California Fool’s Gold — Exploring Montebello

I went to a baptism the other day for one Mateo Gareza in the city of Montebello, the subject of this neighborhood blog.

Pendersleigh & Sons Cartography‘s map of Montebello, available on a variety of merchandise as well as art prints

For the occasion I was accompanied by none other than Miss San Gabriel Valley ’05, ’06, and ’07, Ngoc Nguyen. Montebello, for those not in the know, is situated between the more interesting East Los Angeles, Monterey Park, and Rosemead. It straddles the San Gabriel Valley and SELACO. They used to have a Puerto Rican parade, the only one west of Chicago, but it was deemed too much fun and moved to the Pomona Fairgrounds. It still has a lot of Mexican restaurants, chain stores, and bakeries.

Mateo wore a white Ralph Lauren with popped collar and white trousers. Several other boys wore similar outfits, although some sported white dress shirts and vests and the girls all dressed like child brides.



If you’ve never been to a Catholic ceremony, you probably wrongly assume (as I used to), that there’s scary hushed chanting in Latin, ominous hooded figures, incense and peppermints, and statues of Jesus crying real blood. But sadly, no. There’s merely unenthusiastic and unintelligible mumbling, scary sweater-clad figures, acoustic guitars and churchgoers crying real tears of boredom. Catholicism is now like an exaggerated stereotype of the blandest version of Protestantism.

On two separate occasions I went into some weird zone where I could count every speck of dust illuminated by colorful shafts of light passing through stain glass windows and then everyone would stand up (except for the guy that fell asleep) at the prescribed time and I’d come back to the “real” world. You’re told to stand. You only stand when you’re told to. The spirit will not move you to say “Amen;” rather, the priest will make a gesture. This is the organization that burned people at the stake just for kicks so I did what was expected and tried not to doze off. As with every Catholic service I’ve attended, at the final “Amen” there is a spirited dash for the parking lot that rivals the final bell ringing in public school. No donuts and chit chat for this set. It’s off to grill outs or bars — both safely removed from the stifle of the Church.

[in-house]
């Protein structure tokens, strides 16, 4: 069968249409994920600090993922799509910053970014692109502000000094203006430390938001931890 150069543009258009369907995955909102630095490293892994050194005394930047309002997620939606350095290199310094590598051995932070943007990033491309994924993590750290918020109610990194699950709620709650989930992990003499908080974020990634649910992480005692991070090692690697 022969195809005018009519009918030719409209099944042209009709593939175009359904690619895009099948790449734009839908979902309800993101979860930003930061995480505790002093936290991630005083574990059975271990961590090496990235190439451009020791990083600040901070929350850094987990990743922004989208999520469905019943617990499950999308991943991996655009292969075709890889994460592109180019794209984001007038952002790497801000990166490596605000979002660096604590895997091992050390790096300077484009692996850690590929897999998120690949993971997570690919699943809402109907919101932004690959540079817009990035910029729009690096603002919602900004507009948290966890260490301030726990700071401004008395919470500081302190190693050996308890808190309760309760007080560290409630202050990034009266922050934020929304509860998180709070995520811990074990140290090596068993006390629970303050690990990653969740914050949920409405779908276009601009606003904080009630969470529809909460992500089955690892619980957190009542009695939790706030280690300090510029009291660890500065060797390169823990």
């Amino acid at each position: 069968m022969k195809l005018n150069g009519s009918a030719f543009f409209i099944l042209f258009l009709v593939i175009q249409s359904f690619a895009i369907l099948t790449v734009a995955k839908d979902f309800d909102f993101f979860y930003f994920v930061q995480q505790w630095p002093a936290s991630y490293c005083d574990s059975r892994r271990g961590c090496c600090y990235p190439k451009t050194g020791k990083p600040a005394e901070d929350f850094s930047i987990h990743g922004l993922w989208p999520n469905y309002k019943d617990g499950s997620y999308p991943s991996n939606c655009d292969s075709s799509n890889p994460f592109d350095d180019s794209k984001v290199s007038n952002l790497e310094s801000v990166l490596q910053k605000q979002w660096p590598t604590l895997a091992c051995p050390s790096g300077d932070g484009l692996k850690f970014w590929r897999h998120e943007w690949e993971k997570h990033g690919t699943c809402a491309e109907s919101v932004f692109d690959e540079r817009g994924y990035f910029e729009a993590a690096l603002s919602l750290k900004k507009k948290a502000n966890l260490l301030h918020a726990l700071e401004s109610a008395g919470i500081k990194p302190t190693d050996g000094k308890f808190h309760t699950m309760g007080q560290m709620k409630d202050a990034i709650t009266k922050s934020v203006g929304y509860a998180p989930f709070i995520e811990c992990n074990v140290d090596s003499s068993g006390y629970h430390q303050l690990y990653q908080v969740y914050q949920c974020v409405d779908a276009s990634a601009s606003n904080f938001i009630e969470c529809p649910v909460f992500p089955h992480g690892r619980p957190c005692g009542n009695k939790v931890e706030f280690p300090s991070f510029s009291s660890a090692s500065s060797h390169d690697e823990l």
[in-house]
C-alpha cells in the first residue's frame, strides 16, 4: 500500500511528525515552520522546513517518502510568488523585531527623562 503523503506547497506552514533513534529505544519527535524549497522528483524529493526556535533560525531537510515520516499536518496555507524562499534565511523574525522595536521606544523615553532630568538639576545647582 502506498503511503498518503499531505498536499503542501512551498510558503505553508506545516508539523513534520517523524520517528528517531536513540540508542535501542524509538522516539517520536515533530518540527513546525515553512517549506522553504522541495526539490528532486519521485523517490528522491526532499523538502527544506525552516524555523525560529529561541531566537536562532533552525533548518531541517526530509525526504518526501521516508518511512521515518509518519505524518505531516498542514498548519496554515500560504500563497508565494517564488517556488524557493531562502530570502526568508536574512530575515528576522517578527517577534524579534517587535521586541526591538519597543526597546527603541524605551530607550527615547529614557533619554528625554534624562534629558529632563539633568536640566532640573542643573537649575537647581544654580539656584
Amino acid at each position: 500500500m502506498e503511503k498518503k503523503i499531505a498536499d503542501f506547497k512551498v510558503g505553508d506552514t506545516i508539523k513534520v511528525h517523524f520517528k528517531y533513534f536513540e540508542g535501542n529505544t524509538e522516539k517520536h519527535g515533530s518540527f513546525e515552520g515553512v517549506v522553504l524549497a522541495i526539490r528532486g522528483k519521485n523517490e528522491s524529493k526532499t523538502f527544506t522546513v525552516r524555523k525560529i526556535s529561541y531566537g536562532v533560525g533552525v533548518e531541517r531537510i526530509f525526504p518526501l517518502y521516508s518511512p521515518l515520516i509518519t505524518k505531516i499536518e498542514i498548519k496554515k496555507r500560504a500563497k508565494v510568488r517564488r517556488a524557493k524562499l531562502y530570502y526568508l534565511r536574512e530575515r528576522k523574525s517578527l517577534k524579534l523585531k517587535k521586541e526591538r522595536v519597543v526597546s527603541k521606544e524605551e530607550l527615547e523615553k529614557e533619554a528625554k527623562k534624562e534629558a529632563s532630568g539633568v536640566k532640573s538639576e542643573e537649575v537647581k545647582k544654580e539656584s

Today, Montebello is roughly 75% Latino (primarily Mexican and Salvadoran), 11% Asian (primarily Japanese), and 11% white (primarily Armenian). Montebello is home to the oldest Armenian community in Los Angeles County and home to the only Armenian Cathedral in California, Holy Cross Armenian Apostolic Cathedral. The Armenian Martyrs Monument at Bicknell Park commemorating the victims of the Armenian Genocide by the Ottoman Turks is the largest monument found on public property in the world. In the early 20th century, Japanese Montebellans ran four nurseries in town, but were sent to concentration camps during World War II. Japanese-Peruvian and Japanese-Hawaiian communities settled in Montebello after the Japanese interment ended.


As with most of the area, the region now part of Montebello was for thousands of years Tongva land. After the Spaniards arrived, most of the Tongva died out with almost none left by 1870. During Spanish and subsequently Mexican rule, most of the lands which now compose the city of were parts of Rancho San Antonio, Rancho La Merced, and Rancho Paso de Bartolo. The Juan Matias Sanchez Adobe, built in 1844, remains standing at the center of old Rancho La Merced in eastern Montebello and is the city’s oldest structure. The Battle of Rio San Gabriel took place in Montebello on 8 January 1847. After several decades as part of Mexico it became part of the US.